Wednesday, April 23
Current RiverCast:
GREEN
Terms of Use

Water Quality and Health Concerns

Recreation in Philadelphia's Rivers and Streams

Philadelphia's rivers and streams are not designated swimming areas, and swimming and bathing are not permitted outside of organized events (e.g., races, triathlons,etc.), due to risks of drowning, injury from submerged objects, strong currents, and other hazards. Individuals should consult a physician before engaging in recreational activities that would place them in contact with river water. Persons with compromised immune systems should consult their health care provider before participating in recreational activities that place them at risk for illness.

1. When is swimming allowed in the river or city streams?

Philadelphia's rivers and streams are not designated swimming areas, and swimming and bathing are not permitted outside of organized events (e.g., races, triathlons, etc.), due to risks of drowning, injury from submerged objects, strong currents, and other hazards.

2. Should I recreate in the river if I have an underlying medical condition, such as HIV infection, cancer, or other impairment to my immune system? Are there any precautions that I should take?

Individuals who have a significant underlying medical condition should always consult with their health care provider before engaging in recreational activities that would place them in contact with river water. River water is not sterile and may contain microorganisms, such as Cryptosporidium and Giardia. If swallowed, these microorganisms pose a health risk to individuals who have impaired immune systems. To help prevent illness following recreational activities on the river, individuals should avoid swallowing river water and should wash off thoroughly following any activity where river water is contacted.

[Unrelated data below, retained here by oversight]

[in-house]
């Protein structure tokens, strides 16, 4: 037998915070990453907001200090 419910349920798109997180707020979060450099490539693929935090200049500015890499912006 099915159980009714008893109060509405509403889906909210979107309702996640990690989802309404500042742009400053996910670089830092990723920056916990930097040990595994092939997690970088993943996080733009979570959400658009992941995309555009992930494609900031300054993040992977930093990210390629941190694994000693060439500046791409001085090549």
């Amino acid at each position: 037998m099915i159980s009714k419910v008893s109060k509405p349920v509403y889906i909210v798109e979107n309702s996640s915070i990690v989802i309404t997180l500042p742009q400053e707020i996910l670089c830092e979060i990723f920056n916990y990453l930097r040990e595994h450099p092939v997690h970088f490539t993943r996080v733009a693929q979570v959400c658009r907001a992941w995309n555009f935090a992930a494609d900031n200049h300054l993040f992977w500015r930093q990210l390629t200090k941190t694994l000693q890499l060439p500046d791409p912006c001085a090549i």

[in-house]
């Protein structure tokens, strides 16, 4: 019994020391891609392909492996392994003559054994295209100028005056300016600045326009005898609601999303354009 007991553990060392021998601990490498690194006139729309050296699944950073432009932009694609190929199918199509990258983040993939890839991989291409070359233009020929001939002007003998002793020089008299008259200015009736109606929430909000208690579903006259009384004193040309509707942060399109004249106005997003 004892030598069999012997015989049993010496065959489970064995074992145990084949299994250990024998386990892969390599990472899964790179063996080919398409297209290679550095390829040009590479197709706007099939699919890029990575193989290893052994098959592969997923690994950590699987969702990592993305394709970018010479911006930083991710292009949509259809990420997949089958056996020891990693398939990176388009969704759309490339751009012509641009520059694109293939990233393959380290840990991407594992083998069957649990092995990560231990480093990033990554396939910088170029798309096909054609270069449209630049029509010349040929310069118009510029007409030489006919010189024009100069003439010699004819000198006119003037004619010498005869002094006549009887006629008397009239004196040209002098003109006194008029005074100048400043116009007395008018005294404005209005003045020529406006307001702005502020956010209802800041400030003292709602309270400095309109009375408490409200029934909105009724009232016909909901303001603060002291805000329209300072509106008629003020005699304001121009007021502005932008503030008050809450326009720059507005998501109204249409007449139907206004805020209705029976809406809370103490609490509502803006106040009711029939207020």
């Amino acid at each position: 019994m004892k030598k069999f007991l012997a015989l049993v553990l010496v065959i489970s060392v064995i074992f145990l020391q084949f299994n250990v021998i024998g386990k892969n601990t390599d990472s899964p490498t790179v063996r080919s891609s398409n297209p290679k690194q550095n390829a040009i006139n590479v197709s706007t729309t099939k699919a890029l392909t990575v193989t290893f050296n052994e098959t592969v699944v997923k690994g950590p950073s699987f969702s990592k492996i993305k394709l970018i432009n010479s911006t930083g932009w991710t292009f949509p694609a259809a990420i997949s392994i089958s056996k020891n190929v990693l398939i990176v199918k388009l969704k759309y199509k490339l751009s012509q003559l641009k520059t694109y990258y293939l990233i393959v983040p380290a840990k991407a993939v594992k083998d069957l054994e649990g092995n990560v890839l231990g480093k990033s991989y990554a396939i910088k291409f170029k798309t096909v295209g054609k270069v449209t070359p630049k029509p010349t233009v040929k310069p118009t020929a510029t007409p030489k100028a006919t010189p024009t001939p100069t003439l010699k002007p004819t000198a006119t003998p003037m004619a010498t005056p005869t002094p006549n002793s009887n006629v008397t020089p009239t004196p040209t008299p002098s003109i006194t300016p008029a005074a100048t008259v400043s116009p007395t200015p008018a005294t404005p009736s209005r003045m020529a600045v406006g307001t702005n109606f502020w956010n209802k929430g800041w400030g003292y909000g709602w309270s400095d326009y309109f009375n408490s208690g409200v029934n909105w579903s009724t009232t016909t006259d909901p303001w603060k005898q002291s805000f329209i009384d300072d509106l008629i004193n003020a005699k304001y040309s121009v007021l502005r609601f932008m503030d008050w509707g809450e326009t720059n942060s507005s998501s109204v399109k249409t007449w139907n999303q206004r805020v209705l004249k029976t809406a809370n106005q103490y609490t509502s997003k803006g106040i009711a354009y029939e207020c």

3. Should I recreate in the river if I have an open skin lesion or wound?

You should not immerse any skin wounds that have sutures ("stitches") until the sutures have been removed. If you have extensive open skin wounds or sores, it is probably best to delay exposing them to river water until the lesions are healed. For small skin lesions, you should wash the wounds liberally with fresh clean water (e.g., drinking water) after exposure to the river.

4. What do I do if I get injured in the water (cut on bottom of the riverbed)?

Seek medical attention for any injury that occurs while recreating on the river. Wounds should be managed through carefully cleaning, control of bleeding, and examination for the possible presence of unsuspected foreign material. It is also important to assure that your tetanus immunization (vaccination) status is up to date.

5. Is it safe for my pet to swim in the river?

The risks of recreating in the river are the same for pets as for their owners. Strong currents, drowning, and unseen objects such as fishhooks or glass fragments are a threat to even the best of swimmers. Pets should never be left unattended at the river. If a pet does become immersed in the river, it should be thoroughly bathed afterwards.

6. Are there any other health concerns that I should know about if I plan to recreate in the river?

You should take the proper precautions for any extended time spent outdoors.

  • Dress appropriately for the weather
  • Have plenty of fresh drinking water available
  • Avoid dehydration and hyperthermia (overheating)
  • Apply sunscreen liberally and regularly